As I belted along the trail, vistas across the Central Plateau flashed by my eyes, as dirt, mud and rock scooted by beneath my wheels. My balance and movement on the bike felt so lovely and smooth, like I had everything dialed and tuned perfectly. My heart raced as I gave the occasional nervous glance backwards to make sure that Sophiemarie or Jenna weren't catching me (yes, I know I shouldn't look behind me!). It was actually a fine testament to my equipment that I didn't have any mechanicals. My poor Ninja hadn't been serviced since finishing the 24 Hours of NDuro and still withstood a good thrashing for the day without any complaints.I remember crossing the final bridge and then barreling down the final 8km of fire trail at some hideous speed. The road had been separated by cones so runners and riders didn't collide, and it left little room for error as I hugged the line of the cones in a bid to prevent my wheels washing out on the edge of the track. The whole ride was quite exhilarating!
When I say the course was fast, I meant it. I spent probably 75% of the day in my big chainring and upon crossing the finish line, had clocked an average speed of 20.3km/hr for the day, which was, without question, the fastest 50km I have ever ridden in a mountain bike race. I crossed the line 4th placed female in 2:17.43 (a mere 24 seconds behind third place!) and 30th overall out of about 400 riders (not bad at all considering I had smashed myself for 24 hours only two weeks earlier!). I felt sufficiently used and looking at my average heart rate figures explained exactly why! I was disappointed that I hadn't caught third place in time, but that's racing for you... To be honest, I had used everything I had, but I do definitely wonder if there was 24 seconds in there somewhere!!!
Total Sport make the logistics of point to point racing probably about as easy as it could be. I've said this before, but they really do run a great event and are the only guys I know of who can successfully pull off the logistics of relocating riders between the start and finish. The afternoon was spent lounging around our accommodation and pondering what we would get up to the following day before heading off to the prizegiving where I busted out some rare moves on the dancefloor (I know right? I was scared, too...)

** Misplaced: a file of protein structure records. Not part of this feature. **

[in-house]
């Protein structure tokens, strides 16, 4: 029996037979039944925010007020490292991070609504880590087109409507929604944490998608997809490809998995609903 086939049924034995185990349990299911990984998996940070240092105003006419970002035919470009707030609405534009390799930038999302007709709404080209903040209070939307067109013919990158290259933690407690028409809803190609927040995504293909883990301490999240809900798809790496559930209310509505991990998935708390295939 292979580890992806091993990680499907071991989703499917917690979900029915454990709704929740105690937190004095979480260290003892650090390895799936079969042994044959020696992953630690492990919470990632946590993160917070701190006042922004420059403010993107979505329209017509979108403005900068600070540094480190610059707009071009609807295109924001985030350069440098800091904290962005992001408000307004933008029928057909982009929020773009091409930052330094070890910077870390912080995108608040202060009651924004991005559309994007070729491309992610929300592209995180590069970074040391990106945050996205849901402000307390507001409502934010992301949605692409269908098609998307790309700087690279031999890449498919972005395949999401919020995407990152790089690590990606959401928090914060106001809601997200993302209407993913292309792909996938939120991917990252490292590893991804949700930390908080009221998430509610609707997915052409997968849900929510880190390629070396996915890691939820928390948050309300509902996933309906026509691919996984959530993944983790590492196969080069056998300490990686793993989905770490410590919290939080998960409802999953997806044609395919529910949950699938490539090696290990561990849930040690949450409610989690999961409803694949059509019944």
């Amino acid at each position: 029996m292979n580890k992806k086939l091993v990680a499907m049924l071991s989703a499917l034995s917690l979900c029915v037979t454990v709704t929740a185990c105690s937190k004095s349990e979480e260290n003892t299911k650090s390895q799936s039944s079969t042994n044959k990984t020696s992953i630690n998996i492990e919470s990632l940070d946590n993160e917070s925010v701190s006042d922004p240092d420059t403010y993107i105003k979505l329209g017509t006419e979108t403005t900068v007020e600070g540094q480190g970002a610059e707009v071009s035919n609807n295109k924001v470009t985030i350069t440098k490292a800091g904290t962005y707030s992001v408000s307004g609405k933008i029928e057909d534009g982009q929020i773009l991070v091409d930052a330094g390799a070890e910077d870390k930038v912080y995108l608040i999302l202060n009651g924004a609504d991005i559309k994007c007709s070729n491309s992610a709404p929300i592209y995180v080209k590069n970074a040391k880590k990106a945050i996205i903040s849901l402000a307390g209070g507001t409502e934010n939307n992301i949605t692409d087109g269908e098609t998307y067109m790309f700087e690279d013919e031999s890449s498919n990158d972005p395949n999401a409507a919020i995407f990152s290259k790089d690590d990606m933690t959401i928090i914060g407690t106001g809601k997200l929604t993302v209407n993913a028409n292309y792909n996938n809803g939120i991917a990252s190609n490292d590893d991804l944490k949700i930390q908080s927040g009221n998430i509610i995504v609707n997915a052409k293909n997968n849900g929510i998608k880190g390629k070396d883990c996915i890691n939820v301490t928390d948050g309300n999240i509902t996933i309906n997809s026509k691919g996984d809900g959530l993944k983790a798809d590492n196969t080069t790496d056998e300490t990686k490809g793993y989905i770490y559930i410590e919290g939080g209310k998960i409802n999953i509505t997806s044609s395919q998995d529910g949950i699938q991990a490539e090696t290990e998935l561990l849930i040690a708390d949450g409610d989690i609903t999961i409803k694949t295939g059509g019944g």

The plan for Sunday had originally been to hit up the Pureora Timber Trail, one that has been sitting on the bucket list of a few of us for a while now. We did agree, though, that there was no point in doing such a stunning, epic ride of the weather was just going to be miserable and we couldn't enjoy it... The forecast for Sunday was, indeed, looking rather miserable, and the weather had already set in up north and was moving southward, so we made the call to postpone our Timber Trail mission to a finer weekend and head south a little to ride The Old Coach Road. To our surprise, the further south we traveled, the bluer the skies became. We kitted up and set off along Old Coach Road, fully expecting the weather would likely set in at some point along the way, but it didn't. We must have chosen one of the few places in the whole country where it wasn't raining that day... We had dodged the inclement weather all weekend, like we had a pact with the Weather Gods.
The gateway to Old Coach Road is this wicked little tight pump track on the side of the road, just off the main drag... It begged us to play on it's sweet berms and pumps before heading off on the ride proper, and we happily obliged! Old Coach Road itself began as a gentle climb up a grassy trail before turning into a wide gravel path that lead us to an old disused railway tunnel (very cool) all the way to the Hapuawhenua Viaduct, a stunning old railway bridge which has been fully restored for public use. The views were amazing, and I had another one of those "wow, how cool is it that I am here with these people" moments as we approached the viaduct and marveled at it stretching it's majestic, sweeping structure across the full span of gaping gully. We then continued on all the way to Horopito via a lovely groomed piece of singletrack, and some fast fire trail before returning the same way again. It was a wicked day out with awesome people on stunning trails, AND we dodged the bad weather (which then made it's appearance as I drove home to Rotorua)!
It was refreshing to smash out a race with so much vigor and then find myself recovered well enough for another good ride the following day. Stoked to have recently started training with Mark Fenner (FTP Coaching) and I'm finding that whilst I'm still getting in good time on the bike, I'm not so wasted that I can't make the most of my efforts. It's also been hugely refreshing to be mixing up my time and enjoying some squash and running, amongst other things... I am finding myself hideously busy, but I don't think I would really have it any other way! Bring on the crisp, cold Winter days!!!